# Using Bayesian Generative Models With Apache Spark To Solve Entity Resolution Problems At Scale

357 words spark,

Deduplication is a huge problem in many domains; this talk by two people from MavenCode discusses how they’ve used Spark-driven Bayesian generative models to solve large entity resolution problems.

Speaker: Charles Adetiloye, Timo Mechler (MavenCode)

This talk is on different deduplication problems, which is a class of problems that I’m currently working on. Deduplication broadly means linking up records that refer to the same person, but might not appear so; perhaps due to companies being acquired, people having multiple accounts, data coming in from different sources, or any number of other reasons.

What might you do? One option is supervised learning; while this is easy to implement (just do logistic regression on p(match)), it requires labeled data. You could also do probabilistic supervised learning, and the speaker gave the example of naive Bayes.

Unsupervised learning is an option, too; they suggested k-means clustering, but that sounds insane for this problem.

They suggest blocking keys, where you subset your data based on things that you are highly confident are correct (e.g., gender). Then you can match the males from one dataset to the males in the other, and likewise for females. (Yeah, there’s more to gender than this; too bad most of our data science practice is based on gender as a binary attribute. :/)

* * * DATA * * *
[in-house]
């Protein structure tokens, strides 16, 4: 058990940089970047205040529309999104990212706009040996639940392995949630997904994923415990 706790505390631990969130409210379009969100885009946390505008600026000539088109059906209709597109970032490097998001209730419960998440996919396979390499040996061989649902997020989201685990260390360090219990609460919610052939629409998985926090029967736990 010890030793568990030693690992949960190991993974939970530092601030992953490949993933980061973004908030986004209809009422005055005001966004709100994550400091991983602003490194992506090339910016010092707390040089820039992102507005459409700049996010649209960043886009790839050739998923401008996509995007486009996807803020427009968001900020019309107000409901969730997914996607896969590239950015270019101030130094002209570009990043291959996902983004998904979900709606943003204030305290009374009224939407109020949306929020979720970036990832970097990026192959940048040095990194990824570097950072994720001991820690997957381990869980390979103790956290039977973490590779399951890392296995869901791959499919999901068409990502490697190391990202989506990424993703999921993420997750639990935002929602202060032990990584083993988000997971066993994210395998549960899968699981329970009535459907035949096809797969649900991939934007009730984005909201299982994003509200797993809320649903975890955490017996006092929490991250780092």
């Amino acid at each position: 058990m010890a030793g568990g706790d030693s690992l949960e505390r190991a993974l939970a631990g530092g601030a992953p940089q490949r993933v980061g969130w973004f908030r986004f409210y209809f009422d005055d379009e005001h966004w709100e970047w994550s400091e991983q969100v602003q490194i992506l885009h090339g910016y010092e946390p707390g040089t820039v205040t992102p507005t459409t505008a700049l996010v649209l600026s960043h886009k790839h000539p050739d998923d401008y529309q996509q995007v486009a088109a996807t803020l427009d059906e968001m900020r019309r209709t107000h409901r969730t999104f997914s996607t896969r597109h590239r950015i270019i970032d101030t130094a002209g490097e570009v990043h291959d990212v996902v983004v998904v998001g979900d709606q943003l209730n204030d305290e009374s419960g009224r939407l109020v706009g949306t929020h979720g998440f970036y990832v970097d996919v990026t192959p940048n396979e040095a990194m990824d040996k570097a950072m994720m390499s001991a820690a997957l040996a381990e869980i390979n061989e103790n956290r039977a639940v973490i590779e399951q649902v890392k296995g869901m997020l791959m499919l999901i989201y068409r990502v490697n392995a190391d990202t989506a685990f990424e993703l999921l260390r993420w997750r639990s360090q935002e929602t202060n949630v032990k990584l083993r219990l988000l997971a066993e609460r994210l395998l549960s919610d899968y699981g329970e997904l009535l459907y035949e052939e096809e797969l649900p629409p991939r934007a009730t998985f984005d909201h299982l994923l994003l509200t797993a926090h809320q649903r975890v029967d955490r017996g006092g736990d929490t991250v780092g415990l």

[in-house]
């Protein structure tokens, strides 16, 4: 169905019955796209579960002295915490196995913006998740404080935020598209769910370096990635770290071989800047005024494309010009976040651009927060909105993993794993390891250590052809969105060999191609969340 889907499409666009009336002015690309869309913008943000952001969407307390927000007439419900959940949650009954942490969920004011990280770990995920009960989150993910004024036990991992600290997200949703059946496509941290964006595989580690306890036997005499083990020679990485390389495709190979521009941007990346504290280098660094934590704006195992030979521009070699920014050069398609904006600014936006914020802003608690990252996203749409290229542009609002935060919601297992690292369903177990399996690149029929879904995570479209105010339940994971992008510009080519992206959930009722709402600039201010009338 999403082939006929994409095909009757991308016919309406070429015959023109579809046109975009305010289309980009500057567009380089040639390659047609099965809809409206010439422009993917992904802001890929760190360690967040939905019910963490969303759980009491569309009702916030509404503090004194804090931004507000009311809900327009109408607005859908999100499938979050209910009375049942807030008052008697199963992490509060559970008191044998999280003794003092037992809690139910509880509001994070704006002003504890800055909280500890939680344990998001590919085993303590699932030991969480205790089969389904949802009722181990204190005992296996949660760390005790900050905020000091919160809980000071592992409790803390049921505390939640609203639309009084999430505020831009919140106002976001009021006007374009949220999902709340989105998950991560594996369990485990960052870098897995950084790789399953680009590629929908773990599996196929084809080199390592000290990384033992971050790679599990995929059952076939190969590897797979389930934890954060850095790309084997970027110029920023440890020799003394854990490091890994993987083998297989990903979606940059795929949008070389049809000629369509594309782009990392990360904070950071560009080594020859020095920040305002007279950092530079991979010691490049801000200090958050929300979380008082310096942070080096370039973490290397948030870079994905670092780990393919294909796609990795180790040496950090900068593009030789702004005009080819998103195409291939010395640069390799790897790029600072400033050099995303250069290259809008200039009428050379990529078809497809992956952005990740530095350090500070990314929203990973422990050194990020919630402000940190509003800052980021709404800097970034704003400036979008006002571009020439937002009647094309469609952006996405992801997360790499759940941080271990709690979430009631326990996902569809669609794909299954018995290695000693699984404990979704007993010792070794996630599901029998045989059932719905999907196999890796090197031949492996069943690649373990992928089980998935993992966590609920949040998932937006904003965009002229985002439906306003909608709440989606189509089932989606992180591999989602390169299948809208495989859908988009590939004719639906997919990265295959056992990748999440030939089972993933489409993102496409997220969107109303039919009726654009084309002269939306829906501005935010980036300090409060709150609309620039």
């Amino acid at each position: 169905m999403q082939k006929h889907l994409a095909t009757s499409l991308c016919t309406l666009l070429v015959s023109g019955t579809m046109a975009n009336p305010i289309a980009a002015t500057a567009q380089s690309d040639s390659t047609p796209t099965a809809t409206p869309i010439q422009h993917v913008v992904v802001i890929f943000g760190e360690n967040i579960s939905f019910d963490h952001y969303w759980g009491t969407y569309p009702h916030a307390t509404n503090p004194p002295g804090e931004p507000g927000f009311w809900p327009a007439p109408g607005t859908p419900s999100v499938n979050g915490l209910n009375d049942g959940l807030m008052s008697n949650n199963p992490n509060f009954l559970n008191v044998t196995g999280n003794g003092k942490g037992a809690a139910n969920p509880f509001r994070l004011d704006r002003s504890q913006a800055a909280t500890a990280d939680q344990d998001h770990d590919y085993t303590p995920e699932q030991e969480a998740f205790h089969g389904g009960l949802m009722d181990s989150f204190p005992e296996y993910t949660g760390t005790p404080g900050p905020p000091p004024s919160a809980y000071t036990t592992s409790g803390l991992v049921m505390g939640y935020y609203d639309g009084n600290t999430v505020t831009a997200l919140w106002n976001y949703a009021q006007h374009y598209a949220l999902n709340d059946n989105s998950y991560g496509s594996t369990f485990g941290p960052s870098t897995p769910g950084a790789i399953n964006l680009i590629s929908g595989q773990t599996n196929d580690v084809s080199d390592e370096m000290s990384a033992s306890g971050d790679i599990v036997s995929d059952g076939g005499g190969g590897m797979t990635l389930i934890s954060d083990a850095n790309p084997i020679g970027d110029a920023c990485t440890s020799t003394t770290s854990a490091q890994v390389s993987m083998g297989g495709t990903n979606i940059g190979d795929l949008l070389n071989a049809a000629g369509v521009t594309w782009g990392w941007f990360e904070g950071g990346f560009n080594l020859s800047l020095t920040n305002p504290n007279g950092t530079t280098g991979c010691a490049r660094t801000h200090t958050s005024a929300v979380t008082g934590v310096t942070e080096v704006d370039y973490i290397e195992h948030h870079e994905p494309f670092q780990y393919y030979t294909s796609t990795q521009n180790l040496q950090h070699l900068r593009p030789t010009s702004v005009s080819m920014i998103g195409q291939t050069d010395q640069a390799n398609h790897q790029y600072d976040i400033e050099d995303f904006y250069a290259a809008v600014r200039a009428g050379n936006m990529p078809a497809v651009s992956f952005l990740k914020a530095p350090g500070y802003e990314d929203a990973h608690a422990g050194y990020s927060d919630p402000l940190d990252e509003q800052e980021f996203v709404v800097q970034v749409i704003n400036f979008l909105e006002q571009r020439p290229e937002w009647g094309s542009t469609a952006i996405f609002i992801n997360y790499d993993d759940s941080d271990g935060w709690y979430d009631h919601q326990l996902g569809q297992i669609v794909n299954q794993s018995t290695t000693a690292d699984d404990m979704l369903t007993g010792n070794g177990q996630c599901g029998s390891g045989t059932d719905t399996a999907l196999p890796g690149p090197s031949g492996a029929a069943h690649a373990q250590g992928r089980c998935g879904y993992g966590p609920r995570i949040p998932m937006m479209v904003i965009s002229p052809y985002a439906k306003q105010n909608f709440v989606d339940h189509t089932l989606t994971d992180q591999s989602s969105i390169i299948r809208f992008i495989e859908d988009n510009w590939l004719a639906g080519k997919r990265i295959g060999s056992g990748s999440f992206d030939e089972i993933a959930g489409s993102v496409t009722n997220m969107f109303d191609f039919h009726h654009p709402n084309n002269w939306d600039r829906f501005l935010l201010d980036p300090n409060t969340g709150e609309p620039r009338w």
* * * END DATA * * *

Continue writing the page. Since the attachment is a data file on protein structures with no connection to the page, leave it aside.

Then we got a demo on fuzzy string matching. Yuck.

## Their actual approach: Bayesian generative models

Their actual approach is completely unsupervised and Bayesian so as to preserve uncertainty. The summary was … hard to understand.

Their dataset of user profiles has entities E and attributes A; they partition their dataset based on one of the categorical attributes, which allows Spark to step in for parallelization. To partition efficiently, they use a KD Tree, which isn’t perfect but is good enough, in theory.

Within a partition, look at the similarity distances (defined differently for different kinds of features—string similarity for names, physical distance for locations, numerical distance for numbers, etc.). Based on this, they use MCMC to cluster … something. I’m confused.

They showed a demo, which looked cool. The approach still doesn’t make sense to me. I guess that’s how these go.